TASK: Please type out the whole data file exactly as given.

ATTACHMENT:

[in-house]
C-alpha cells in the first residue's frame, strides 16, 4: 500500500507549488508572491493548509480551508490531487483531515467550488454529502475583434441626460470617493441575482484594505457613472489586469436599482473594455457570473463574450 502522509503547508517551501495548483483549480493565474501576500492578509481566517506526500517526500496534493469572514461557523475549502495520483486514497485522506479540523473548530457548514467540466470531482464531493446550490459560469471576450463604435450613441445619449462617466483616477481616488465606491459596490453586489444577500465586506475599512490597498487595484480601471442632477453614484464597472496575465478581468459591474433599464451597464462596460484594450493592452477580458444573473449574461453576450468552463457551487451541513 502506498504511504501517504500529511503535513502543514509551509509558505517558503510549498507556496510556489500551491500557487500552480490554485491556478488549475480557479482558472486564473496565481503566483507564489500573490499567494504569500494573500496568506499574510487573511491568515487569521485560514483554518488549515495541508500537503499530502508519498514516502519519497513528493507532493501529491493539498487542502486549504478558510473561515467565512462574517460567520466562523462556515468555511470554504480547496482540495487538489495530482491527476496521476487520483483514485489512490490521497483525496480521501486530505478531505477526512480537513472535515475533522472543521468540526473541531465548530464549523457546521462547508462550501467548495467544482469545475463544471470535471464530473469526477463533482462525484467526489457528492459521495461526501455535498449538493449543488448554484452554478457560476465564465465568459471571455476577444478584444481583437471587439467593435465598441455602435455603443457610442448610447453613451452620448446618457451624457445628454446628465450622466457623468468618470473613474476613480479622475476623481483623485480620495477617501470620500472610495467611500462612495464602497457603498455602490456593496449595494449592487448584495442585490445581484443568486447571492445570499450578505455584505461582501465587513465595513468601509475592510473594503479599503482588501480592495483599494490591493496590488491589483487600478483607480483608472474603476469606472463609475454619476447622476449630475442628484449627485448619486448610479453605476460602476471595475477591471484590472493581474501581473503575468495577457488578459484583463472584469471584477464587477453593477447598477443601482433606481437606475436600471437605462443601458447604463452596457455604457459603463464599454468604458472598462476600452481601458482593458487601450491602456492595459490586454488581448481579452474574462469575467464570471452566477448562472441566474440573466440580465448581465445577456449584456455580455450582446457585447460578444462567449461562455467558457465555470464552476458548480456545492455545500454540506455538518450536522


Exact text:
[in-house]
C-alpha cells in the first residue's frame, strides 16, 4: 500500500507549488508572491493548509480551508490531487483531515467550488454529502475583434441626460470617493441575482484594505457613472489586469436599482473594455457570473463574450 502522509503547508517551501495548483483549480493565474501576500492578509481566517506526500517526500496534493469572514461557523475549502495520483486514497485522506479540523473548530457548514467540466470531482464531493446550490459560469471576450463604435450613441445619449462617466483616477481616488465606491459596490453586489444577500465586506475599512490597498487595484480601471442632477453614484464597472496575465478581468459591474433599464451597464462596460484594450493592452477580458444573473449574461453576450468552463457551487451541513 502506498504511504501517504500529511503535513502543514509551509509558505517558503510549498507556496510556489500551491500557487500552480490554485491556478488549475480557479482558472486564473496565481503566483507564489500573490499567494504569500494573500496568506499574510487573511491568515487569521485560514483554518488549515495541508500537503499530502508519498514516502519519497513528493507532493501529491493539498487542502486549504478558510473561515467565512462574517460567520466562523462556515468555511470554504480547496482540495487538489495530482491527476496521476487520483483514485489512490490521497483525496480521501486530505478531505477526512480537513472535515475533522472543521468540526473541531465548530464549523457546521462547508462550501467548495467544482469545475463544471470535471464530473469526477463533482462525484467526489457528492459521495461526501455535498449538493449543488448554484452554478457560476465564465465568459471571455476577444478584444481583437471587439467593435465598441455602435455603443457610442448610447453613451452620448446618457451624457445628454446628465450622466457623468468618470473613474476613480479622475476623481483623485480620495477617501470620500472610495467611500462612495464602497457603498455602490456593496449595494449592487448584495442585490445581484443568486447571492445570499450578505455584505461582501465587513465595513468601509475592510473594503479599503482588501480592495483599494490591493496590488491589483487600478483607480483608472474603476469606472463609475454619476447622476449630475442628484449627485448619486448610479453605476460602476471595475477591471484590472493581474501581473503575468495577457488578459484583463472584469471584477464587477453593477447598477443601482433606481437606475436600471437605462443601458447604463452596457455604457459603463464599454468604458472598462476600452481601458482593458487601450491602456492595459490586454488581448481579452474574462469575467464570471452566477448562472441566474440573466440580465448581465445577456449584456455580455450582446457585447460578444462567449461562455467558457465555470464552476458548480456545492455545500454540506455538518450536522